Too soon? What comes of Democratic talk of impeaching Trump
President Trump's approval ratings are highly divided along partisan lines. Could fierce opposition from the Democrats, including early talk of impeaching him, deepen those sentiments?
As protesters and some liberal politicians have begun talk of impeaching President Trump, others are rushing to pump the brakes as they consider the perils of pushing an opposition agenda that could further divide the nation along partisan lines.
After a brutal election cycle that highlighted the growing rifts between Democrats and Republicans, many hoped that the nation could come together around compromise. Yet just a month after Mr. Trump’s inauguration, divides seem to be continuing rather than healing, leaving some to wonder how continued partisan responses to policies put forth by the new administration will set the course for the next four years.
Trump proved a polarizing candidate on the campaign trail, and his first foray into the presidency has followed that pattern. A Pew Research Center survey conducted between Feb. 7 and 12 found that just 8 percent of Democrats and left-leaning independents approved of Trump’s job performance, while 84 percent of Republicans and independents who lean right approved of how he’s handled the position.
Those numbers mark the most partisan disparity in approval of any president at this point in a term since Ronald Reagan, which is as far back as Pew compares the data. While all presidents have received support from more than three-quarters of respondents within their party, each also received approval from at least 30 percent of those in the opposing party.
Overall, Trump also has the lowest early approval rating of any president elected in the past three decades at 39 percent, according to the Pew poll. Fifty-six percent of respondents said that they disapproved of how the president had handled the job thus far.
As these divisive cleavages become apparent among the electorate, some legislators find themselves moving further from the center to appease their bases. Liberals have called on their elected leaders to resist and fiercely oppose Trump’s cabinet appointees, and issued complaints when some early nominees, such as Ben Carson, were voted into positions without significant protest.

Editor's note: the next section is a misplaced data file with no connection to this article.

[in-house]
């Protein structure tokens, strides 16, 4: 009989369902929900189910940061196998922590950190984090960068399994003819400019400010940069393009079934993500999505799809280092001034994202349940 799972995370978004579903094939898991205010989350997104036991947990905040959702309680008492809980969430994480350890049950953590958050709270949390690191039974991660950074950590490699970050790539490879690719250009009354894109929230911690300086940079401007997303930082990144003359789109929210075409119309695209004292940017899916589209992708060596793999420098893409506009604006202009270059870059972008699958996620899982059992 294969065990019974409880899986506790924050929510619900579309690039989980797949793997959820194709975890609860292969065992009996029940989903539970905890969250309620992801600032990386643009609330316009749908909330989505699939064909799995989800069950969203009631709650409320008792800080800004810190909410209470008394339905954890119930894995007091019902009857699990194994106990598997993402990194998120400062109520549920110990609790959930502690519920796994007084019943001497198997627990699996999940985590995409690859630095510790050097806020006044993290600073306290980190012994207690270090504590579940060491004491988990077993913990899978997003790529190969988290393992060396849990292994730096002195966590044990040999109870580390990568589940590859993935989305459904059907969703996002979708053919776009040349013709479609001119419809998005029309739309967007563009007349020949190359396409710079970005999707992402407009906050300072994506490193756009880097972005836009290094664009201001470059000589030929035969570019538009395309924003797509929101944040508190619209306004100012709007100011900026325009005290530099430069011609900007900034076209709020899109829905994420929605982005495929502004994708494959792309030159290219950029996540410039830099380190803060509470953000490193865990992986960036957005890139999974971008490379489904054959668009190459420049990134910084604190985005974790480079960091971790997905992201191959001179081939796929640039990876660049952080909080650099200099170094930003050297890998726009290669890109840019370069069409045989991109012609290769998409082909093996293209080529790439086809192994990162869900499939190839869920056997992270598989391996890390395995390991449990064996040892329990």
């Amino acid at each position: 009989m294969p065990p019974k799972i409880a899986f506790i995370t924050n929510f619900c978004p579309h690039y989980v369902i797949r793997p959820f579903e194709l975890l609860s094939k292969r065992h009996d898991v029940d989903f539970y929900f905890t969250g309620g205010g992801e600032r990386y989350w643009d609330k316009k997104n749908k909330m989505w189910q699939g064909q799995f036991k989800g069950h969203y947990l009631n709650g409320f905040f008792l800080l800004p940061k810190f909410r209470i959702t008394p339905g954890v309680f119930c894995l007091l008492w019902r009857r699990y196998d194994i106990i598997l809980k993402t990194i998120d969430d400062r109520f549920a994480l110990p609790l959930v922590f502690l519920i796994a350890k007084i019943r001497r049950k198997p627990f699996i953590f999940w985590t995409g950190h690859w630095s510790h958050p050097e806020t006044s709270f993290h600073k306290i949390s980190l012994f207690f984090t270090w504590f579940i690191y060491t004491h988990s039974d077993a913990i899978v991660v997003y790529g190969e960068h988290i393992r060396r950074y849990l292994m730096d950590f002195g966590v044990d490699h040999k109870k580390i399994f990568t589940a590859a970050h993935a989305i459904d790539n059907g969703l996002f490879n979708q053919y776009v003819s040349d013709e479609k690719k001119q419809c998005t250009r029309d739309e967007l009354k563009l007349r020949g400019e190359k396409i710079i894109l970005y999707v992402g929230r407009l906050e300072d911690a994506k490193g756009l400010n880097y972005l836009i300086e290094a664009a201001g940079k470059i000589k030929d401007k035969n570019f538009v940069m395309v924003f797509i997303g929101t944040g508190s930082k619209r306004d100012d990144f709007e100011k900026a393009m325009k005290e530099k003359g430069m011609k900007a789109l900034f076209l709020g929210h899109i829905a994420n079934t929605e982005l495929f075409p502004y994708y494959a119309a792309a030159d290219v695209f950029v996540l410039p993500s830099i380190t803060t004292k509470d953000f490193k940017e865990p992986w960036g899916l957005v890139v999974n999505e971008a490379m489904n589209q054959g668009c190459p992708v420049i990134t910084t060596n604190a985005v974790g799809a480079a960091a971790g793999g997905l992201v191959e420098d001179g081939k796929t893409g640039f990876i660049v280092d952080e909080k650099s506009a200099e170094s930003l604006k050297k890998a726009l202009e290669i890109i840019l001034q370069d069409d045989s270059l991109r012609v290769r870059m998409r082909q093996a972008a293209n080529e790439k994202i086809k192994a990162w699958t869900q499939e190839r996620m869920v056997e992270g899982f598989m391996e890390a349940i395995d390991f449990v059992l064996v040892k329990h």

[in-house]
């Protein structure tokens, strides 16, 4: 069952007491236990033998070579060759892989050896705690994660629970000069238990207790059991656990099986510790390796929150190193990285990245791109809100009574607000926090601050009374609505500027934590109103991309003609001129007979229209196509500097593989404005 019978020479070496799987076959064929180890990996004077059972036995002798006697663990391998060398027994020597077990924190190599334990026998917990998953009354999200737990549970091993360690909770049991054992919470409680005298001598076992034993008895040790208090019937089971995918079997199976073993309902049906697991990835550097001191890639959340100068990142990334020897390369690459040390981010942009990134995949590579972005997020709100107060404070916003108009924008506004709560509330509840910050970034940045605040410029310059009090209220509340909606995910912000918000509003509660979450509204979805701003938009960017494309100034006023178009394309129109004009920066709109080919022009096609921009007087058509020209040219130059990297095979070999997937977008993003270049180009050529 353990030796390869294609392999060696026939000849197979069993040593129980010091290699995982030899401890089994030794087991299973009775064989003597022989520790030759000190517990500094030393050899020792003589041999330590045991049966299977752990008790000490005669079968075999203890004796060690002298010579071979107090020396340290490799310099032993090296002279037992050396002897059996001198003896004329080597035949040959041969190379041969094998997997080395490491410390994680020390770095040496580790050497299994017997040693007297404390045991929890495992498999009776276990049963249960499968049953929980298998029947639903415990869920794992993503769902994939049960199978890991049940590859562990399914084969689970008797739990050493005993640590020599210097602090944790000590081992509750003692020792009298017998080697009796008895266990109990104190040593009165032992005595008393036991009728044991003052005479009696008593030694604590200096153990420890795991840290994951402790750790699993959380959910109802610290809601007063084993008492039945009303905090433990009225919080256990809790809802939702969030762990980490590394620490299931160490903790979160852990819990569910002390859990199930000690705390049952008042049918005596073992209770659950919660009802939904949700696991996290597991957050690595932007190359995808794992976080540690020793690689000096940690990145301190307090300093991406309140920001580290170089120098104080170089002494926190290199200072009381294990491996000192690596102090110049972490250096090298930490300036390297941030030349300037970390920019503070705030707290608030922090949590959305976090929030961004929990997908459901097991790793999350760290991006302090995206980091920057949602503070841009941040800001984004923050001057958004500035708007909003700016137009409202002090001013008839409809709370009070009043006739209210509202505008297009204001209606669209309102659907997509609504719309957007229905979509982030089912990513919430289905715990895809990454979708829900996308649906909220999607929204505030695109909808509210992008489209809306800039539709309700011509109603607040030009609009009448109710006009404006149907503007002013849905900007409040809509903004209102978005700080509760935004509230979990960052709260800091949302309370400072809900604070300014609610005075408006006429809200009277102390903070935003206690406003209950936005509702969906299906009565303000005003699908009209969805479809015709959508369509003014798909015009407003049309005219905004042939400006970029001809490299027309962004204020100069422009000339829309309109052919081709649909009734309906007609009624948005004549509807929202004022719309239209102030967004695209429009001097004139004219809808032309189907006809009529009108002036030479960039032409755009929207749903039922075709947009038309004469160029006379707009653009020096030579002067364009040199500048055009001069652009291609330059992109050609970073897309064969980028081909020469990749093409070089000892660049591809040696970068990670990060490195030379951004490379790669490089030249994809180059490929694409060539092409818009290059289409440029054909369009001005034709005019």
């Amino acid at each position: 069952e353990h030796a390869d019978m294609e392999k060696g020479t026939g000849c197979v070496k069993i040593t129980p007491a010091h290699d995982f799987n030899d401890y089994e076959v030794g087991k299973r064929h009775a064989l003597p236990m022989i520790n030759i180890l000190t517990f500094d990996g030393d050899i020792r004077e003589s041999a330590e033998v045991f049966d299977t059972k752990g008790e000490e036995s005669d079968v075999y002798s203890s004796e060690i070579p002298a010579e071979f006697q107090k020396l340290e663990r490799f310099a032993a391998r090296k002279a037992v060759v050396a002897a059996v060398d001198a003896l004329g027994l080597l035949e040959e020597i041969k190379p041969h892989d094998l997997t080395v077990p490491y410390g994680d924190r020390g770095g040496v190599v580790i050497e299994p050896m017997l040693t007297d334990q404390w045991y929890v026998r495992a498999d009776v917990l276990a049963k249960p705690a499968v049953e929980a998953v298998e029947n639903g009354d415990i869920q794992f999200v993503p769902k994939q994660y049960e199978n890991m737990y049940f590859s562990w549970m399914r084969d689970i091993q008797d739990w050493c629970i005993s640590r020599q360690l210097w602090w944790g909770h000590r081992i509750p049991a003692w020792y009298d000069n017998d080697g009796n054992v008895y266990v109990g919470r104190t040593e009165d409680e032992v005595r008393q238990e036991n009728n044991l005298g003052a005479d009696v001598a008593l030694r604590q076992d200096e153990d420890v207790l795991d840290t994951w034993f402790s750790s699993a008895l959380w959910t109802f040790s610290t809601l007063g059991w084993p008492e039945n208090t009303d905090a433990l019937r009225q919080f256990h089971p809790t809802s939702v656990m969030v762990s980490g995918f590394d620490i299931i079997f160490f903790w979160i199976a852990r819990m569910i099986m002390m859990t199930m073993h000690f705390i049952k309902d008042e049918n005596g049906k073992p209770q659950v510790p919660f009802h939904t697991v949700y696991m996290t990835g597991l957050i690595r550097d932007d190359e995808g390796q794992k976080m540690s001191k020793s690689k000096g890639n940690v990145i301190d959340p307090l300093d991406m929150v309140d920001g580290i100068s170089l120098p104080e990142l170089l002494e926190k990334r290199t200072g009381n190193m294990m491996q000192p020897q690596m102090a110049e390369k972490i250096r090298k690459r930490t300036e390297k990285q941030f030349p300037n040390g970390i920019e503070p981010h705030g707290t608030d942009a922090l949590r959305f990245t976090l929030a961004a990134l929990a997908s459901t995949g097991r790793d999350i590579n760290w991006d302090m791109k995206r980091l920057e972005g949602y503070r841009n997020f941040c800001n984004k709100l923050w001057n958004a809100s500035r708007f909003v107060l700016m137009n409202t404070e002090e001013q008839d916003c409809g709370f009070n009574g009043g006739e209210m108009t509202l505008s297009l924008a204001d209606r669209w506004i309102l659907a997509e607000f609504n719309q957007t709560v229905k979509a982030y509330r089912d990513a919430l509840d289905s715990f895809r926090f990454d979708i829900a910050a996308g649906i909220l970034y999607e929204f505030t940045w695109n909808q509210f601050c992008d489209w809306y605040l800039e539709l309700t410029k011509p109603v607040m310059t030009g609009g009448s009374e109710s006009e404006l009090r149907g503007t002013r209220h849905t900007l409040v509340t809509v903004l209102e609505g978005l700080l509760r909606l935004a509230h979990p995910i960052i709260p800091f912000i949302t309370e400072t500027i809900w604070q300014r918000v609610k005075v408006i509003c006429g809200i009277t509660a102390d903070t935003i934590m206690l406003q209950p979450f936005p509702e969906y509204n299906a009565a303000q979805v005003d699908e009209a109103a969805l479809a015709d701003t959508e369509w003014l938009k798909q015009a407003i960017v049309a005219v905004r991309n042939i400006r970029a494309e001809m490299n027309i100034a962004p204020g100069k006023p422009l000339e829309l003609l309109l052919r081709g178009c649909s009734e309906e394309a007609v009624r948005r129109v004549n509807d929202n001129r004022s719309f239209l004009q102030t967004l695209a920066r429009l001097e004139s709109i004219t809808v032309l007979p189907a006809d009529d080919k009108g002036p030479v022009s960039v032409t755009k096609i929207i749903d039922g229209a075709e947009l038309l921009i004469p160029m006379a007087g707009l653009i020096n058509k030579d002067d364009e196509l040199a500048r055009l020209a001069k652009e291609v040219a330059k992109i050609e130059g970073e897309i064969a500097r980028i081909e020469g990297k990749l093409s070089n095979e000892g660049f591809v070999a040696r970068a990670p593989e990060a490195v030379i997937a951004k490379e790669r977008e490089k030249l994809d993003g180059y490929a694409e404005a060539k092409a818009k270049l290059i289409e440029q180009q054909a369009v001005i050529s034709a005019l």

Progressive Democrats such as Sens. Elizabeth Warren of Massachusetts, Chuck Schumer of New York, Cory Booker of New Jersey, and Independent Bernie Sanders of Vermont have heeded that call, fiercely opposing the president’s agenda.
"Democrats have the minority in the House, the minority in the Senate. But that does not make us the minority party. We are the party of opposition, and that is our job," Senator Warren told MSNBC earlier this month, after the Senate voted along party lines to silence her remarks regarding Attorney General Jeff Sessions nomination. "But our tools are very limited. We don't have the capacity to stop Jeff Sessions if all the Republicans lock arms."
Still, some worry that acting consistently and predominantly in opposition could further embolden Republicans and their supporters, who may feel as if Democrats are refusing to respect the democratic process.
A similar argument has arisen surrounding the prospect of impeaching the president. While party leaders have warned that taking such an early, harsh stance against Trump could backfire, some progressive Congressional members – including Reps. Maxine Waters of California, Jamie Raskin of Maryland, and Joaquin Castro of Texas – have all raised the topic themselves, arguing that the president has already charted a course toward impeachment by possibly breaching laws, Politico reports. Others have pushed back against the movement, such as House Minority Leader Nancy Pelosi (D) of California who called early talk of impeachment “reckless.”
And with such strong support among Republican voters, whose votes put a majority of GOP legislators in both the House and the Senate, a successful impeachment effort would be nearly impossible. Democrats have cautioned that hard evidence of Trump’s relationship with Russia explicitly violating the law or an ongoing push to have Customs and Border Protection officials act in contrast to court orders would be necessary before taking steps against Trump.
“We need to assemble all of the facts, and right now there are a lot of questions about the president’s personal, financial, and political ties with the Russian government before the election, but also whether there were any assurances made,” California Rep. Eric Swalwell (D), who is a member of the House Permanent Select Committee on Intelligence, told Politico. “Before you can use the ‘I’ word, you really need to collect all the facts."